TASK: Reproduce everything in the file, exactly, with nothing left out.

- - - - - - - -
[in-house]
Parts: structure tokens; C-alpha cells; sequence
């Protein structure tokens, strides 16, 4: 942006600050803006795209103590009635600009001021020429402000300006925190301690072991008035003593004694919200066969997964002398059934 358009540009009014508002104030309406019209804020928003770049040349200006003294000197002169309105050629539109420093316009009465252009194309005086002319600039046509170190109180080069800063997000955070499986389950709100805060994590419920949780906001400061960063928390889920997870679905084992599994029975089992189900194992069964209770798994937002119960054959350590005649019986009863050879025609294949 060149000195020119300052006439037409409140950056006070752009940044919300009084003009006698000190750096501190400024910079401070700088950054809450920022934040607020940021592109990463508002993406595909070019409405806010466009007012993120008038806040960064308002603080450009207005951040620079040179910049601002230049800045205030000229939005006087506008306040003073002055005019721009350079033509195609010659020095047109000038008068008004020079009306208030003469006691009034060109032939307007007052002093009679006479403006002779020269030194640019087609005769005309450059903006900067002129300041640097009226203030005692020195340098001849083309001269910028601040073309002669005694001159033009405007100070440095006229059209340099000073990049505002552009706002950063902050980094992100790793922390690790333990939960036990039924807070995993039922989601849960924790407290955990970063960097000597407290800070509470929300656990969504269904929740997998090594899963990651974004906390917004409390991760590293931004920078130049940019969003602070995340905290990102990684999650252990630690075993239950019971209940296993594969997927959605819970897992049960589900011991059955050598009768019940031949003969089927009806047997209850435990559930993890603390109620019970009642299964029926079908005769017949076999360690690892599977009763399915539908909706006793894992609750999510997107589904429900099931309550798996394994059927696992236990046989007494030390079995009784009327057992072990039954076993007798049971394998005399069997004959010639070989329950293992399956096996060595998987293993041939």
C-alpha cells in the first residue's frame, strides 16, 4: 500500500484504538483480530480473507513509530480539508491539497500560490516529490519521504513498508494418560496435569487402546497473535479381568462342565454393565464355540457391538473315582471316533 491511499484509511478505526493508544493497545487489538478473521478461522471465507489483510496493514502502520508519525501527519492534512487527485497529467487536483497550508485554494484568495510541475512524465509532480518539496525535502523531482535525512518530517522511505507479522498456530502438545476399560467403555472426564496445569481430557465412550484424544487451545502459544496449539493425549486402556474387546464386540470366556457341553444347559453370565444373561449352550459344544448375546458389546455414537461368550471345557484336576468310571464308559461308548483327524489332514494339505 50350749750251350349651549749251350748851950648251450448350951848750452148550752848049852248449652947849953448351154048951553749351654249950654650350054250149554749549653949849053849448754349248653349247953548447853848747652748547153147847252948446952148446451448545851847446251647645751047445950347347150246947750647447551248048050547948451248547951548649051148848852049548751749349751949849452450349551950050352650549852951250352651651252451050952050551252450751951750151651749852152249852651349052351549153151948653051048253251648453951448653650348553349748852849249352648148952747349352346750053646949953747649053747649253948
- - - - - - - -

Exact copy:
[in-house]
Parts: structure tokens; C-alpha cells; sequence
């Protein structure tokens, strides 16, 4: 942006600050803006795209103590009635600009001021020429402000300006925190301690072991008035003593004694919200066969997964002398059934 358009540009009014508002104030309406019209804020928003770049040349200006003294000197002169309105050629539109420093316009009465252009194309005086002319600039046509170190109180080069800063997000955070499986389950709100805060994590419920949780906001400061960063928390889920997870679905084992599994029975089992189900194992069964209770798994937002119960054959350590005649019986009863050879025609294949 060149000195020119300052006439037409409140950056006070752009940044919300009084003009006698000190750096501190400024910079401070700088950054809450920022934040607020940021592109990463508002993406595909070019409405806010466009007012993120008038806040960064308002603080450009207005951040620079040179910049601002230049800045205030000229939005006087506008306040003073002055005019721009350079033509195609010659020095047109000038008068008004020079009306208030003469006691009034060109032939307007007052002093009679006479403006002779020269030194640019087609005769005309450059903006900067002129300041640097009226203030005692020195340098001849083309001269910028601040073309002669005694001159033009405007100070440095006229059209340099000073990049505002552009706002950063902050980094992100790793922390690790333990939960036990039924807070995993039922989601849960924790407290955990970063960097000597407290800070509470929300656990969504269904929740997998090594899963990651974004906390917004409390991760590293931004920078130049940019969003602070995340905290990102990684999650252990630690075993239950019971209940296993594969997927959605819970897992049960589900011991059955050598009768019940031949003969089927009806047997209850435990559930993890603390109620019970009642299964029926079908005769017949076999360690690892599977009763399915539908909706006793894992609750999510997107589904429900099931309550798996394994059927696992236990046989007494030390079995009784009327057992072990039954076993007798049971394998005399069997004959010639070989329950293992399956096996060595998987293993041939």
C-alpha cells in the first residue's frame, strides 16, 4: 500500500484504538483480530480473507513509530480539508491539497500560490516529490519521504513498508494418560496435569487402546497473535479381568462342565454393565464355540457391538473315582471316533 491511499484509511478505526493508544493497545487489538478473521478461522471465507489483510496493514502502520508519525501527519492534512487527485497529467487536483497550508485554494484568495510541475512524465509532480518539496525535502523531482535525512518530517522511505507479522498456530502438545476399560467403555472426564496445569481430557465412550484424544487451545502459544496449539493425549486402556474387546464386540470366556457341553444347559453370565444373561449352550459344544448375546458389546455414537461368550471345557484336576468310571464308559461308548483327524489332514494339505 50350749750251350349651549749251350748851950648251450448350951848750452148550752848049852248449652947849953448351154048951553749351654249950654650350054250149554749549653949849053849448754349248653349247953548447853848747652748547153147847252948446952148446451448545851847446251647645751047445950347347150246947750647447551248048050547948451248547951548649051148848852049548751749349751949849452450349551950050352650549852951250352651651252451050952050551252450751951750151651749852152249852651349052351549153151948653051048253251648453951448653650348553349748852849249352648148952747349352346750053646949953747649053747649253948